RT @InterviewIQ How to get a job with little or no experience: http://interviewiq.com.au/how-to-get-a-jhttp://interviewiq.com.au/how-to-get-a-j

Chef Shane July 24, 2010 at 12:52 am

Great article.
I was once unemployed as a youth, and was hitchhiking from my small town in Northern NSW to do some fishing (so we could EAT!) A 30 year old guy who was driving alone picked me up and gave me a ride. Once we started to talk, he began questioning me. Then he went in depth about my work and where I lived. I thought he was a weirdo and I began to get the willies, but it turned out he owned the local hotel and he offered me a job 🙂

InterviewIQ July 24, 2010 at 4:47 am

How to get a job with little or no experience: http://interviewiq.com.au/how-to-get-a-jhttp://interviewiq.com.au/how-to-get-a-j

Karalyn Brown July 24, 2010 at 3:32 pm

Very funny Shane, I was once offered a website management role by a repairman who came to fix something for me. He saw me working on my website and we got talking. Turns out that he was really into SEO and needed someone to help him.

Judith Copeland July 25, 2010 at 9:47 am

I really enjoyed your post. Statistics out there say that despite all the computer linking in etc., 70 percent of all word are gotten because of someone you know. Getting out there and meeting people. The best advice I got at a Microsoft Bispark meeting was from a professor at Stanford who said (paraphrased), talk to everyone, in the supermarket, at the bus stop , in the post office, everywhere you go. You never know who you will meet and who will be kind enough you help you.
I firmly believe the best thing we can do is help someone else. After all, most of us spend a lot of time on ourselves. A little helping hand makes a big difference and it feels good too!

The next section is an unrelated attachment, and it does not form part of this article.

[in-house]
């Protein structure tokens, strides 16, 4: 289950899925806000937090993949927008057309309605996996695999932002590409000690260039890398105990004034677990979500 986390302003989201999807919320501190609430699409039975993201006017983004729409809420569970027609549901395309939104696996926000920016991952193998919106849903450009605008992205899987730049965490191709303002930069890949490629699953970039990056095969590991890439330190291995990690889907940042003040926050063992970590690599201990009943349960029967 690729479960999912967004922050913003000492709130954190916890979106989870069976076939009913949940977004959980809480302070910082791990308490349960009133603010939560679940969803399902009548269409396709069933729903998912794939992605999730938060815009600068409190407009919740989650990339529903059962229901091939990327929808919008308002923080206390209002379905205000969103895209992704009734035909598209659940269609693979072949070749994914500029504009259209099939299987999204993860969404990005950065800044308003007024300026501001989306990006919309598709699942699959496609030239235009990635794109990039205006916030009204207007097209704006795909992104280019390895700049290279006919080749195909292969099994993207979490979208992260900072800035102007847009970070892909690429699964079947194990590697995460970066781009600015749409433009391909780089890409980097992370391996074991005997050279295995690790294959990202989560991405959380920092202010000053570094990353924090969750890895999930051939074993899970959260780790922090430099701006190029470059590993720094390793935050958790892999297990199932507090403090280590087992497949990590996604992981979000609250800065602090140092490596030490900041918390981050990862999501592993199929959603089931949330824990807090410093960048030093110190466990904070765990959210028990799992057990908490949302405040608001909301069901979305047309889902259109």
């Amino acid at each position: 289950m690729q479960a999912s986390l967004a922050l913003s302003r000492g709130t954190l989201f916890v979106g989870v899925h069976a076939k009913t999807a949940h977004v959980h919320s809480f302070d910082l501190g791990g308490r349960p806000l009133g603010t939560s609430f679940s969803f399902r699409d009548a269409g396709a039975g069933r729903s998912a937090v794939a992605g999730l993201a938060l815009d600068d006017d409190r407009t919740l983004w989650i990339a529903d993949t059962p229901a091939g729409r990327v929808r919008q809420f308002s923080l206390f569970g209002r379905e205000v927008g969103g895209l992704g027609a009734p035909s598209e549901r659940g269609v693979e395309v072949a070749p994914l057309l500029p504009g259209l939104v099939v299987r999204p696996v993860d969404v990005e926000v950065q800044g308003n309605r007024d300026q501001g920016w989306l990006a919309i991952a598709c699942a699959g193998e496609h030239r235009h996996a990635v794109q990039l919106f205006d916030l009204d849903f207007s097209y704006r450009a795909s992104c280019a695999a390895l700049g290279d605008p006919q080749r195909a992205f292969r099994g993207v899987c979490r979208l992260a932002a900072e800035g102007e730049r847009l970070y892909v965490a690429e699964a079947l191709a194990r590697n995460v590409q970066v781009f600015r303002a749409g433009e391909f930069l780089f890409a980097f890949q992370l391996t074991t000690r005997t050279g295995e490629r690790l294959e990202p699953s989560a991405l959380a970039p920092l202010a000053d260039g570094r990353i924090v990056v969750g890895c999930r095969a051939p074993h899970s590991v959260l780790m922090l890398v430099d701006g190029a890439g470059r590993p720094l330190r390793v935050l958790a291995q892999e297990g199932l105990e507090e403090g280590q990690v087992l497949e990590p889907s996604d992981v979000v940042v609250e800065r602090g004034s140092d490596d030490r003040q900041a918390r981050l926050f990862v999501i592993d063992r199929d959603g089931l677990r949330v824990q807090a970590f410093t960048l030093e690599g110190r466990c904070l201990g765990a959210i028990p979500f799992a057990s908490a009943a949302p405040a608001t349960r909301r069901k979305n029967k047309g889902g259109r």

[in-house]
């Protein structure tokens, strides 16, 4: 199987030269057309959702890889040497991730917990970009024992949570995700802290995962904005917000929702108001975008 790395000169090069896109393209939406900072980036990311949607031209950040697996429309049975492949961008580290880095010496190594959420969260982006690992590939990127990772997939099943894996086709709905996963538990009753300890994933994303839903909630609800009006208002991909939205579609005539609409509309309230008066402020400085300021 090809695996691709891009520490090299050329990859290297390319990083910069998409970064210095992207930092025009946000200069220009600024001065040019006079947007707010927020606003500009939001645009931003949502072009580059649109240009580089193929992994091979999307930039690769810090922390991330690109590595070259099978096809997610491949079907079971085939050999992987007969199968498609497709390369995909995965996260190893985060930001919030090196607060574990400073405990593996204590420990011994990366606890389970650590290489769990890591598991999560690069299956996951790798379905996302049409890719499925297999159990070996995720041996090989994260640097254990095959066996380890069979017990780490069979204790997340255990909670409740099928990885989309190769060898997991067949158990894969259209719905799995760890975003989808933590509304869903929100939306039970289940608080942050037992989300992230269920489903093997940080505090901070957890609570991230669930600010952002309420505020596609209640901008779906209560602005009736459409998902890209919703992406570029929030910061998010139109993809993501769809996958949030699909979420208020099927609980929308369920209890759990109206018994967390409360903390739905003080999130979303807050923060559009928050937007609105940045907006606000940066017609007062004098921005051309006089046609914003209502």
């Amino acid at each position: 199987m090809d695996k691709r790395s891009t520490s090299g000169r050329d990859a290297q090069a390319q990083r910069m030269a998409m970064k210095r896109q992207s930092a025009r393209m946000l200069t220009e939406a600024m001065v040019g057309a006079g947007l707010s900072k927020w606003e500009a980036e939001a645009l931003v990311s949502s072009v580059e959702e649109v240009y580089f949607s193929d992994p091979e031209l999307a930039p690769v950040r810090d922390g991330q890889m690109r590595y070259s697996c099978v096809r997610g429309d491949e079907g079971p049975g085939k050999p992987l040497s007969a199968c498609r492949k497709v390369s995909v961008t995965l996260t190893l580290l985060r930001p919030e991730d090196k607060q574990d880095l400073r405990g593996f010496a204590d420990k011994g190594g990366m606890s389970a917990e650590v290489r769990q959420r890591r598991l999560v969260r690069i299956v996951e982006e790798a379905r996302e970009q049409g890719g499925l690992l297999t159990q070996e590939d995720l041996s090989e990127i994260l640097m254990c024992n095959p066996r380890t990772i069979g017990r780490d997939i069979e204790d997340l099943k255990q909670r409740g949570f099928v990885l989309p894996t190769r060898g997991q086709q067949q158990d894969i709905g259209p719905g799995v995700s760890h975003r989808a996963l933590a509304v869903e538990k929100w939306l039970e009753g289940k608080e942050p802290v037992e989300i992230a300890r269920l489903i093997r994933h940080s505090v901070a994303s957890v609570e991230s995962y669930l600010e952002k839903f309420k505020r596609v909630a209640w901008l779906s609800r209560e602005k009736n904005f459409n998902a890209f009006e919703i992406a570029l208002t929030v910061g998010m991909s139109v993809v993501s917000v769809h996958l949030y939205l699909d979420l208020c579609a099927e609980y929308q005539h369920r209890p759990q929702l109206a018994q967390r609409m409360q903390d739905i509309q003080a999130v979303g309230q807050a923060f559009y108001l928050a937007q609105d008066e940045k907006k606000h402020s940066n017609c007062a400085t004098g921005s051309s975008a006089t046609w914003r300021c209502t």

Judith Copeland

Karalyn July 25, 2010 at 3:28 pm

That’s so true Judith. Thanks for your thoughts. I wish more people would say this more often. Sometimes people just have to put themselves out there a little more. I have had success in helping people find a job with no experience through door knocking. People really do give you points for trying, and these folk had very little English and big barriers to finding work.

Nimo Hassan July 27, 2010 at 10:40 pm

Thanks Kalaryn for the sharing this post.
I really enjoyed reading and learnt beautiful listen from it.
Thanks once again and I can wait for the next post

karalyn July 28, 2010 at 1:36 am

Thanks Nimo, Glad you enjoyed it. Have a couple of funny ones coming up shortly you might enjoy as well.

BridgelandAdmi July 30, 2010 at 10:55 am

RT @InterviewIQ: How to get a job with little or no experience: http://interviewiq.com.au/how-to-get-a-jhttp://interviewiq.com.au/how-to-get-a-j

EelynnLee August 7, 2010 at 9:09 am

To be honest, I really really (you know 🙂 I have to say it twice) enjoy this post and the comment from Shane and Judith.

I particularly like the third case. It is inspiring to hear people are doing well because of the hard work they are putting in.

PJCurran August 22, 2011 at 10:17 pm

Thanks for sharing this post. It’s realistic and practical at the same time. I’m now in a position where I needed a “guy who picked-up a hitchhiker”, a ” guy who fixed the computer” or that someone who “talked and chatted with her prospect employee at the bus station”. In short I’m looking for an employer. I tried and applied for thousands of jobs online, even posted my resume/cv to propect employer…tried the knocking on doors but still have no luck for a job. My experience was overseas but I am globally competetive..all I need is a chance to show it. I want someone to take a chance on me with an administrative/clerical/secretarial job. Please email me at shayne_azalea@yahoo.com